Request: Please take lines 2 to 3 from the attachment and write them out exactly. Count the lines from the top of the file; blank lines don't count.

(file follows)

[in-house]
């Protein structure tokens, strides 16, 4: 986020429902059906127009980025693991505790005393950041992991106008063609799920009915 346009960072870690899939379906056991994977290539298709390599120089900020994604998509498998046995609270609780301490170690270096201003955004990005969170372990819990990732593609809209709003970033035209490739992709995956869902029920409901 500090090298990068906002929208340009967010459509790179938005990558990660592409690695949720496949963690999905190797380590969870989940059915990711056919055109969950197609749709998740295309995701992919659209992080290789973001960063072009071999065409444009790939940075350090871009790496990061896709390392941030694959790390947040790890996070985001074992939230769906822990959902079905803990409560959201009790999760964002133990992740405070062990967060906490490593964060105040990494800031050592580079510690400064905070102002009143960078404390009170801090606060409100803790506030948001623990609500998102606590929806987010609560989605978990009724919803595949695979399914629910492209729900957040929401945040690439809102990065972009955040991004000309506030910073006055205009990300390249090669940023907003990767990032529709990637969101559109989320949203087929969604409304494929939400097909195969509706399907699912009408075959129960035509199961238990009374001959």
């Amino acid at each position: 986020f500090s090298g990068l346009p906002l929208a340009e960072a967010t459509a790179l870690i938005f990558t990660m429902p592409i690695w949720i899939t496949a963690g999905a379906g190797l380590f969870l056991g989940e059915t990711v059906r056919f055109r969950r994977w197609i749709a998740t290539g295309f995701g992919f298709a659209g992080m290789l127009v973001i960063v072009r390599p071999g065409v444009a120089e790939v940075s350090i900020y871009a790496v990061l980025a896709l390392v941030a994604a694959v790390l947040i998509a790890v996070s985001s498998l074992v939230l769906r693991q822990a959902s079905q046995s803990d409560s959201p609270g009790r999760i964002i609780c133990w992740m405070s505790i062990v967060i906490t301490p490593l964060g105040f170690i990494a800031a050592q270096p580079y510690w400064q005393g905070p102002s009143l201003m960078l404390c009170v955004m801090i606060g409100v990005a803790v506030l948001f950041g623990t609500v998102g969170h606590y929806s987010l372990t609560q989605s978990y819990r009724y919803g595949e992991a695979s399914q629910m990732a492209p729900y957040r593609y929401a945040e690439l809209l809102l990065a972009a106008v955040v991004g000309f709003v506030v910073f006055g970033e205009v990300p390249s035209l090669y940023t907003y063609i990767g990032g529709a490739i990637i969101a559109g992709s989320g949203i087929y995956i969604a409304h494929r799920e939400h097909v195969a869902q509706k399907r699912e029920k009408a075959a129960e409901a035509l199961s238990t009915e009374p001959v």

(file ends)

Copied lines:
């Protein structure tokens, strides 16, 4: 986020429902059906127009980025693991505790005393950041992991106008063609799920009915 346009960072870690899939379906056991994977290539298709390599120089900020994604998509498998046995609270609780301490170690270096201003955004990005969170372990819990990732593609809209709003970033035209490739992709995956869902029920409901 500090090298990068906002929208340009967010459509790179938005990558990660592409690695949720496949963690999905190797380590969870989940059915990711056919055109969950197609749709998740295309995701992919659209992080290789973001960063072009071999065409444009790939940075350090871009790496990061896709390392941030694959790390947040790890996070985001074992939230769906822990959902079905803990409560959201009790999760964002133990992740405070062990967060906490490593964060105040990494800031050592580079510690400064905070102002009143960078404390009170801090606060409100803790506030948001623990609500998102606590929806987010609560989605978990009724919803595949695979399914629910492209729900957040929401945040690439809102990065972009955040991004000309506030910073006055205009990300390249090669940023907003990767990032529709990637969101559109989320949203087929969604409304494929939400097909195969509706399907699912009408075959129960035509199961238990009374001959």
């Amino acid at each position: 986020f500090s090298g990068l346009p906002l929208a340009e960072a967010t459509a790179l870690i938005f990558t990660m429902p592409i690695w949720i899939t496949a963690g999905a379906g190797l380590f969870l056991g989940e059915t990711v059906r056919f055109r969950r994977w197609i749709a998740t290539g295309f995701g992919f298709a659209g992080m290789l127009v973001i960063v072009r390599p071999g065409v444009a120089e790939v940075s350090i900020y871009a790496v990061l980025a896709l390392v941030a994604a694959v790390l947040i998509a790890v996070s985001s498998l074992v939230l769906r693991q822990a959902s079905q046995s803990d409560s959201p609270g009790r999760i964002i609780c133990w992740m405070s505790i062990v967060i906490t301490p490593l964060g105040f170690i990494a800031a050592q270096p580079y510690w400064q005393g905070p102002s009143l201003m960078l404390c009170v955004m801090i606060g409100v990005a803790v506030l948001f950041g623990t609500v998102g969170h606590y929806s987010l372990t609560q989605s978990y819990r009724y919803g595949e992991a695979s399914q629910m990732a492209p729900y957040r593609y929401a945040e690439l809209l809102l990065a972009a106008v955040v991004g000309f709003v506030v910073f006055g970033e205009v990300p390249s035209l090669y940023t907003y063609i990767g990032g529709a490739i990637i969101a559109g992709s989320g949203i087929y995956i969604a409304h494929r799920e939400h097909v195969a869902q509706k399907r699912e029920k009408a075959a129960e409901a035509l199961s238990t009915e009374p001959v």